Award-winning John Tiffany directs, bringing to life a show that has been in his thoughts for several years now – he’s joined on the team by long-standing collaborator Bob Crowley, as well as Toby Olié as puppet director.
No matter the weather, as you walk into the Lyttelton’s auditorium for Pinocchio, you’ll find that it is snowing. A simple trick but one that inspires just the right childlike wonder for an adaptation of such a popular fairytale.
It’s an old tale and a magical one. The deployment of spectacle and effects under John Tiffany’s direction and the remarkable tech and design team are not allowed to overshadow its old-fashioned moralities.
Emma Rice’s Summer of Love got off to a slightly sticky start at the Globe with a mystifying take on Romeo and Juliet from Daniel Kramer and as we move onto Twelfth Night, which she is directing herself, there’s a similarly uncompromising attitude in place.
Built around the acclaimed film and with music by Elton John, Billy Elliott seemed destined for success but I’ll admit I was a little surprised to realise it had run for 11 years in London before heading out on tour.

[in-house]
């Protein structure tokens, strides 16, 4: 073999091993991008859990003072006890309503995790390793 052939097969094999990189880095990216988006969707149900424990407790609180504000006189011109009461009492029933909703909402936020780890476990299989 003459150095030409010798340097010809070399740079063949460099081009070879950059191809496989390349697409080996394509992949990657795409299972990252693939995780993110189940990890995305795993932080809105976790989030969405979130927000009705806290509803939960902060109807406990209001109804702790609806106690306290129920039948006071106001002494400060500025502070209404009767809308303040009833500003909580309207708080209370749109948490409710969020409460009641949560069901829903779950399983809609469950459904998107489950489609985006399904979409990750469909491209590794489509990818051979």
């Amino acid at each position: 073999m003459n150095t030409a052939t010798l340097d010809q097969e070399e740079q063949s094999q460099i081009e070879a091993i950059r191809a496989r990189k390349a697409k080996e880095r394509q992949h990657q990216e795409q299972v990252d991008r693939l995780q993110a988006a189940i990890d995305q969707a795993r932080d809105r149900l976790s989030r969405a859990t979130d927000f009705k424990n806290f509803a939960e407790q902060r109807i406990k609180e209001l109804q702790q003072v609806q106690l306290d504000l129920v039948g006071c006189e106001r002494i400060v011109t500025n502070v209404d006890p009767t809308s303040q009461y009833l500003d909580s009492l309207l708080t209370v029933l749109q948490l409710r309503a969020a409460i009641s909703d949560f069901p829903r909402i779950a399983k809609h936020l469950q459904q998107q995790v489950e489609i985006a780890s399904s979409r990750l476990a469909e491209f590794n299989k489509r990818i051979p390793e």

Tutu Good To Miss:Five stars and ten tissues as the smash hit musical of a working class boy’s battle to do ballet comes to the Edinburgh Playhouse.
Trevor Nunn’s production of Volpone at the RSC’s Swan sagely contends that the sins of greed and avarice are timeless. With Ben Jonson’s 17th century comedy set squarely in a modern Venice, if some of Ranjit Bolt’s occasional script revisions are schoolboy clumsy (silly references to Greece and the Euro pop up), they can be forgiven in a plot in which incredible complexities may not have weathered the test of time as much as the brilliant observation of the flawed human condition that makes this play so entertaining.